Ms Truss has said her promises of tax cuts – which could cost £30 billion – are affordable because they would spur growth. Mr Sunak has vowed to cut taxes only when inflation is under control.

Speaking from the Lincolnshire birthplace of Mrs Thatcher, he described his economic approach as ‘common-sense Thatcherism’. Describing himself as an ‘underdog’ and refusing to mention Ms Truss by name, he said: ‘The forces that be want this to be a coronation for the other candidate. But I think members want a choice and they are prepared to listen.’

Mr Sunak triumphed in the Tory MPs’ ballots at Westminster but is behind Ms Truss in polls of the 160,000 party members who will choose Mr Johnson’s successor.

During his speech, he also made a pointed reference to the fact that he had voted for Brexit, while Ms Truss had backed Remain, although she is now an ardent Brexiteer.

Golden boy’s high-flying siblings

By Georgia Edkins, Whitehall correspondent

Touted as a future prime minister by his teachers at the age of nine, Rishi Sunak grew up as the family golden boy, overshadowing his younger brother and sister who strived to match his youthful success.

He would go on to become head boy at his £45,000 a year boarding school, Winchester College, before gaining a place at Oxford University’s Lincoln College to read philosophy, politics and economics.

His younger brother Sanjay is remembered by friends as less chatty but, although two years younger, followed a similar trajectory in his early years of education.

STRIVERS: Rishi Sunak is close to sister Raakhi Williams, above left, and brother Sanjay, right

GP father Yashvir and pharmacist mother Usha, who lived in a six-bedroom house in Southampton, paid for Sanjay to go to the same private primary as Rishi, Stroud School.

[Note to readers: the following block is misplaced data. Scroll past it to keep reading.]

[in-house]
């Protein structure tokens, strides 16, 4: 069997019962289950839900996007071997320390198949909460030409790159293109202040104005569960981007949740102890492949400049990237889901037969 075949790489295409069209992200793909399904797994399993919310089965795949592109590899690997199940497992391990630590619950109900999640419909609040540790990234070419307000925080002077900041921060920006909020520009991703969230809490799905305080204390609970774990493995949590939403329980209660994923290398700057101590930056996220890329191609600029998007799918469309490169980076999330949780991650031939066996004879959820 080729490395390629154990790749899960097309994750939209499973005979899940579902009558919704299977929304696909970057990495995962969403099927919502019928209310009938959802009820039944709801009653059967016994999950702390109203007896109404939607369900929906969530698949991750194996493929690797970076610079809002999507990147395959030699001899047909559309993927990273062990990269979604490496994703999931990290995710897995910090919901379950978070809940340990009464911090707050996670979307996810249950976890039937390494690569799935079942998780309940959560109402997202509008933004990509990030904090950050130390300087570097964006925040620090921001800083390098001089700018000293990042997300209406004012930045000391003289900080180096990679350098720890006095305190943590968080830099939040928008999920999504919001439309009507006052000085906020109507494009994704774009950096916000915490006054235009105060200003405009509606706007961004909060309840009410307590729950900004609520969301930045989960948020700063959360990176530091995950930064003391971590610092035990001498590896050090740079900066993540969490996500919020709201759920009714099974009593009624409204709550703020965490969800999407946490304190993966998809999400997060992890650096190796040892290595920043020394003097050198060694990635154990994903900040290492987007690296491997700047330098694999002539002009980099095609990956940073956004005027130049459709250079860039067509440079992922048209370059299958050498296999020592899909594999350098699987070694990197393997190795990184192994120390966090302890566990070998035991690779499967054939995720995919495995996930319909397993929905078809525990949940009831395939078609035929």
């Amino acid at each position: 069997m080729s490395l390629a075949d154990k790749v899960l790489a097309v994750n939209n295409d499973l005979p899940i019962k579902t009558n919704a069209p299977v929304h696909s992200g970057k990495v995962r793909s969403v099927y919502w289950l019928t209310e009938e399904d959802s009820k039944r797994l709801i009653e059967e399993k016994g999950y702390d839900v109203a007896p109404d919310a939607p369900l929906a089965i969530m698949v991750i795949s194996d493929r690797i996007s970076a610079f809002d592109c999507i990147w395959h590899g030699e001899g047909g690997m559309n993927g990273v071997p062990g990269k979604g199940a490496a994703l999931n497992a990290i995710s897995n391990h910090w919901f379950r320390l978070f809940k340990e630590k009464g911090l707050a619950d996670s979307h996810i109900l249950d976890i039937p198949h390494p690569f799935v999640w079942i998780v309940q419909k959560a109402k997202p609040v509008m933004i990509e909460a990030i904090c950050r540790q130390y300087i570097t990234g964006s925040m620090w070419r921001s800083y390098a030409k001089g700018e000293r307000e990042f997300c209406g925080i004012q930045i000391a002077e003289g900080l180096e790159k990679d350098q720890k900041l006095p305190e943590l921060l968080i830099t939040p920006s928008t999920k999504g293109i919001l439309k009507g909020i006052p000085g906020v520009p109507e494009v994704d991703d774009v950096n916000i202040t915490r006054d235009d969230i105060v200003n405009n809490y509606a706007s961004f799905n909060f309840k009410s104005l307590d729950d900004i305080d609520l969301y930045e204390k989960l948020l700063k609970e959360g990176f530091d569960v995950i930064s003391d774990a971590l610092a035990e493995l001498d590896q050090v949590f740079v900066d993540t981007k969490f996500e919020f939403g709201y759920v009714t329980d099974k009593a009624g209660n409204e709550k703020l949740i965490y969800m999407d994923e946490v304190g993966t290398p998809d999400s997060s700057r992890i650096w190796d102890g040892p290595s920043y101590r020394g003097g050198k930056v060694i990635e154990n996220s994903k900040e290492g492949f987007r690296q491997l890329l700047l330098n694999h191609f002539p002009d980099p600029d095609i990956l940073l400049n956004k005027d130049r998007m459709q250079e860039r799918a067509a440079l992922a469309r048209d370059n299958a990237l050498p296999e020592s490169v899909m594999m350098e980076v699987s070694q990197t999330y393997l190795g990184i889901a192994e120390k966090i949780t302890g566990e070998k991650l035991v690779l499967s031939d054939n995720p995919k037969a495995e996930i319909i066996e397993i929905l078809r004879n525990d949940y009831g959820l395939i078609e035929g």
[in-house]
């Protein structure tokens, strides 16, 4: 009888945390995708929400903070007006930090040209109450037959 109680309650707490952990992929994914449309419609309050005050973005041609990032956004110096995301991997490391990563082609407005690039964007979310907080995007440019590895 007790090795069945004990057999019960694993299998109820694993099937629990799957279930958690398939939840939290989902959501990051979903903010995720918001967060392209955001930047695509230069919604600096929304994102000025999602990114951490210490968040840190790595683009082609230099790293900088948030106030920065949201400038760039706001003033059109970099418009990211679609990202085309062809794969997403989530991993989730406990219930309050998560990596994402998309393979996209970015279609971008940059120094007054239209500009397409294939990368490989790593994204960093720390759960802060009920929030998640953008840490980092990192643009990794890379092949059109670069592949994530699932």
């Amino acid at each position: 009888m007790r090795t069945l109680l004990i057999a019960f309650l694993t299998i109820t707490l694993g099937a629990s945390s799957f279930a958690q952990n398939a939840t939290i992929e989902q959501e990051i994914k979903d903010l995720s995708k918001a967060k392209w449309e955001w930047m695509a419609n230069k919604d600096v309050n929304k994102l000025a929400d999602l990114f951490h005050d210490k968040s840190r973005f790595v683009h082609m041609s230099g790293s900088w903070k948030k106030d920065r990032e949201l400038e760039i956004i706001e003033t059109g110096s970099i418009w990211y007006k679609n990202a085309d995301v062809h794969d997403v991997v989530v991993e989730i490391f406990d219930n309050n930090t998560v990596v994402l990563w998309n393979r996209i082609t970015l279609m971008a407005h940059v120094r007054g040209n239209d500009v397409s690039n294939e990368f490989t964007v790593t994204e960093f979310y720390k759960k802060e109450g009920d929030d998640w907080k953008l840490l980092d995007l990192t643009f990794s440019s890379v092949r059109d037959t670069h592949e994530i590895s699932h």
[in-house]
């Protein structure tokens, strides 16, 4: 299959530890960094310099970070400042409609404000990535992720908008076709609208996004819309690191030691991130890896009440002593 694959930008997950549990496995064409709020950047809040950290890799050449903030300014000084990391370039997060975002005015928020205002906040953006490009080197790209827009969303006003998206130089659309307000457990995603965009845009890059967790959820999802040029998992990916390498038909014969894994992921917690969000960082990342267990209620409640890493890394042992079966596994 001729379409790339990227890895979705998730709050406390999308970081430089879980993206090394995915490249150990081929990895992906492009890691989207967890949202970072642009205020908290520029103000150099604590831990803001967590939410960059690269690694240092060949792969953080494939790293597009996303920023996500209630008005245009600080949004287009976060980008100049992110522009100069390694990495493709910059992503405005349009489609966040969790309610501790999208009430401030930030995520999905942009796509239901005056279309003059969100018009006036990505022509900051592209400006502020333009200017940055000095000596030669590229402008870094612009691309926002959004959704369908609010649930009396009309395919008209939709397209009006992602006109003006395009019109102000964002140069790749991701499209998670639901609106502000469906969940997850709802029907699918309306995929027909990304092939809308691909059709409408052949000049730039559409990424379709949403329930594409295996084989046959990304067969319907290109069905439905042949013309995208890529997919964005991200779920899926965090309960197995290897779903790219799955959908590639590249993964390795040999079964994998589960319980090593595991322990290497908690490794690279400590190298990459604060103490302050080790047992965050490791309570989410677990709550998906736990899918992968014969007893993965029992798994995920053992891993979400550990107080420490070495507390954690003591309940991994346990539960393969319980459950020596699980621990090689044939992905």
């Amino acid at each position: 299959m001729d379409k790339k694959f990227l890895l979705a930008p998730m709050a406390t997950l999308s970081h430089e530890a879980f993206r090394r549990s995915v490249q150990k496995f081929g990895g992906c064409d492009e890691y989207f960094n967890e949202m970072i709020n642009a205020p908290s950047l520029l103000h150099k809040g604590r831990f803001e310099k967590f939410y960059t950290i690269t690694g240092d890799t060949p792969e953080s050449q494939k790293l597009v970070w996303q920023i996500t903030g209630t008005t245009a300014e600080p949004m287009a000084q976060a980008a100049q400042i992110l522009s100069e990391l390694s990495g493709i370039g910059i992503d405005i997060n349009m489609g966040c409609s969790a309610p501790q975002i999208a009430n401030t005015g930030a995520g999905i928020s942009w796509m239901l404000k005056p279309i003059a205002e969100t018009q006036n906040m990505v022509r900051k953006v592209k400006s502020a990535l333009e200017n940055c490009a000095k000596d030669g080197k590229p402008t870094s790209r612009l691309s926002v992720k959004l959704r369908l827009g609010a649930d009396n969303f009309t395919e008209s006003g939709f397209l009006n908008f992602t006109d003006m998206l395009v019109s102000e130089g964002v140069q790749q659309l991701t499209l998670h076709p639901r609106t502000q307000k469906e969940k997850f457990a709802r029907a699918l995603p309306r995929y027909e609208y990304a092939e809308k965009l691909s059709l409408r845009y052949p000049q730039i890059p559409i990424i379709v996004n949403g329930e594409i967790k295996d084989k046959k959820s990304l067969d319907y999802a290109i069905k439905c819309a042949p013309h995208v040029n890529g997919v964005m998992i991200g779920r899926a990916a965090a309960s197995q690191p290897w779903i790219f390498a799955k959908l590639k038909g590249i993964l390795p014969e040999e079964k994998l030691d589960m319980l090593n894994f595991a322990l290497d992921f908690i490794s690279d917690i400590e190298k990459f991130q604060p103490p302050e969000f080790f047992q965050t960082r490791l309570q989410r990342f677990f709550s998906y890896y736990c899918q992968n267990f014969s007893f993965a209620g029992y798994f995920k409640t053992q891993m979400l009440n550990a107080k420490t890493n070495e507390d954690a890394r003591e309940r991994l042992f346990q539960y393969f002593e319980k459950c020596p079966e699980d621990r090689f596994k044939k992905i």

Sanjay followed in his parents’ footsteps to work in medicine, specialising in psychology, he enrolled as an undergraduate at University College London in 1999 before moving on to postgraduate studies at Birkbeck, University of London, specialising in criminology. At King’s College London he studied forensic mental health before doctorate studies at the University of Surrey in clinical psychology. While studying and teaching there he also began working for the NHS.

Now 40, he is likely to earn a six-figure salary as a consultant clinical psychologist working for a private clinic and Bupa, the private health insurer.

Meanwhile, Rishi’s sister Raakhi, 37, works in New York as chief of strategy and planning at the United Nations global fund for education in emergencies.

As an undergraduate, she founded Oxford’s Unicef society, growing its membership to around 400. Now known as Raakhi Williams after marrying international aid specialist Peter Williams, she helped to organise last year’s COP26 climate change conference in Glasgow for the Government before moving to America to work for the UN.

The three siblings are still close, with Rishi taking time off from political campaigning in 2015 to speak at Raakhi’s wedding.